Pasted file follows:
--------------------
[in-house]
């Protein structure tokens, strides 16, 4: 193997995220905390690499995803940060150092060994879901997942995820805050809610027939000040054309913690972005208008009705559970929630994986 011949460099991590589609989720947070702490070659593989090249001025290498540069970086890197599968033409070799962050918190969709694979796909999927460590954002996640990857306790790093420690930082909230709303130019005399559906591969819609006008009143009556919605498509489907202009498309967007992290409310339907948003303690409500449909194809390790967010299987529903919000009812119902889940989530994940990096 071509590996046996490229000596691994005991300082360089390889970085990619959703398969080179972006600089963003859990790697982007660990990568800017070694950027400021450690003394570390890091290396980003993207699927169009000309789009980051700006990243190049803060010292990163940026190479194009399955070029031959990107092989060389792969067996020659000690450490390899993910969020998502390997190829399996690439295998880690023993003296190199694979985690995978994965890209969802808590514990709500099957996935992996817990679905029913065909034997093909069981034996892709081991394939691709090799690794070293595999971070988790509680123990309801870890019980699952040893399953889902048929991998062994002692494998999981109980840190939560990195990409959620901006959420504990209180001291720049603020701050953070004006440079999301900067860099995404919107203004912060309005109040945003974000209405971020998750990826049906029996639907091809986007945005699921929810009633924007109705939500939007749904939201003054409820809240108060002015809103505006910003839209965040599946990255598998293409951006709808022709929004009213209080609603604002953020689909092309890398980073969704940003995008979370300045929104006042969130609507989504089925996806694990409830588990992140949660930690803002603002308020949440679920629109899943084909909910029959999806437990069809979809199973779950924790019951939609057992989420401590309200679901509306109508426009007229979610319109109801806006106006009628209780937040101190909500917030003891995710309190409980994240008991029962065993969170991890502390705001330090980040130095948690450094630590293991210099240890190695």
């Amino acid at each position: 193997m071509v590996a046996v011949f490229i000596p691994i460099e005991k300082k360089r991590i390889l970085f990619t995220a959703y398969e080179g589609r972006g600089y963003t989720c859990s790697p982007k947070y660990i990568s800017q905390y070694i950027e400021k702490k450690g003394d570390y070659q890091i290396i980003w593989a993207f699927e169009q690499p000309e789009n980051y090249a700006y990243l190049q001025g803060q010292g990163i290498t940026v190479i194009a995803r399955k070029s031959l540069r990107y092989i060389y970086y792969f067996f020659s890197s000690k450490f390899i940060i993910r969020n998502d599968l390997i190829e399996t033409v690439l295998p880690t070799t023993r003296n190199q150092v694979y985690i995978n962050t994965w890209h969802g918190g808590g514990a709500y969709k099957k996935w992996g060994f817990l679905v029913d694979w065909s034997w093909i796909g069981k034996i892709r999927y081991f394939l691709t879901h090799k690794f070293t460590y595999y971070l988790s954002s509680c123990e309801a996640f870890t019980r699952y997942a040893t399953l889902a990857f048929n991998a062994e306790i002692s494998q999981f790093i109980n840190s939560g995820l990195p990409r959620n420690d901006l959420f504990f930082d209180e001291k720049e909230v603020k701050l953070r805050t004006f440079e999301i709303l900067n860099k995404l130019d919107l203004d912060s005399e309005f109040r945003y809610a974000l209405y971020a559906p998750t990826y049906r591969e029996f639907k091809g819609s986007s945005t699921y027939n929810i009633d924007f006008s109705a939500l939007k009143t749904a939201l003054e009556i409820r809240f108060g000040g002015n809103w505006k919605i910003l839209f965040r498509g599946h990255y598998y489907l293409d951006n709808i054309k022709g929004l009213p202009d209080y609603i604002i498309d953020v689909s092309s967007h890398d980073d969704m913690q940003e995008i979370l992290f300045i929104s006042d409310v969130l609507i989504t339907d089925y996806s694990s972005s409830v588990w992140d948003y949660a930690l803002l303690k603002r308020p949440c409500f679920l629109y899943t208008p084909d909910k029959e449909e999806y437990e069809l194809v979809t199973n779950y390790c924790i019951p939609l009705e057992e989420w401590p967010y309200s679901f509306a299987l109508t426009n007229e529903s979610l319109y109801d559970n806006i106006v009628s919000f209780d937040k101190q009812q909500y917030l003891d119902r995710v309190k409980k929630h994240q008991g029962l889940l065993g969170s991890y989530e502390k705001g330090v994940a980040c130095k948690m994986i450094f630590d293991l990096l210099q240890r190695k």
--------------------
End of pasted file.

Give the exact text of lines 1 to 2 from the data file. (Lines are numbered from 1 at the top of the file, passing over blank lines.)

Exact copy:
[in-house]
């Protein structure tokens, strides 16, 4: 193997995220905390690499995803940060150092060994879901997942995820805050809610027939000040054309913690972005208008009705559970929630994986 011949460099991590589609989720947070702490070659593989090249001025290498540069970086890197599968033409070799962050918190969709694979796909999927460590954002996640990857306790790093420690930082909230709303130019005399559906591969819609006008009143009556919605498509489907202009498309967007992290409310339907948003303690409500449909194809390790967010299987529903919000009812119902889940989530994940990096 071509590996046996490229000596691994005991300082360089390889970085990619959703398969080179972006600089963003859990790697982007660990990568800017070694950027400021450690003394570390890091290396980003993207699927169009000309789009980051700006990243190049803060010292990163940026190479194009399955070029031959990107092989060389792969067996020659000690450490390899993910969020998502390997190829399996690439295998880690023993003296190199694979985690995978994965890209969802808590514990709500099957996935992996817990679905029913065909034997093909069981034996892709081991394939691709090799690794070293595999971070988790509680123990309801870890019980699952040893399953889902048929991998062994002692494998999981109980840190939560990195990409959620901006959420504990209180001291720049603020701050953070004006440079999301900067860099995404919107203004912060309005109040945003974000209405971020998750990826049906029996639907091809986007945005699921929810009633924007109705939500939007749904939201003054409820809240108060002015809103505006910003839209965040599946990255598998293409951006709808022709929004009213209080609603604002953020689909092309890398980073969704940003995008979370300045929104006042969130609507989504089925996806694990409830588990992140949660930690803002603002308020949440679920629109899943084909909910029959999806437990069809979809199973779950924790019951939609057992989420401590309200679901509306109508426009007229979610319109109801806006106006009628209780937040101190909500917030003891995710309190409980994240008991029962065993969170991890502390705001330090980040130095948690450094630590293991210099240890190695």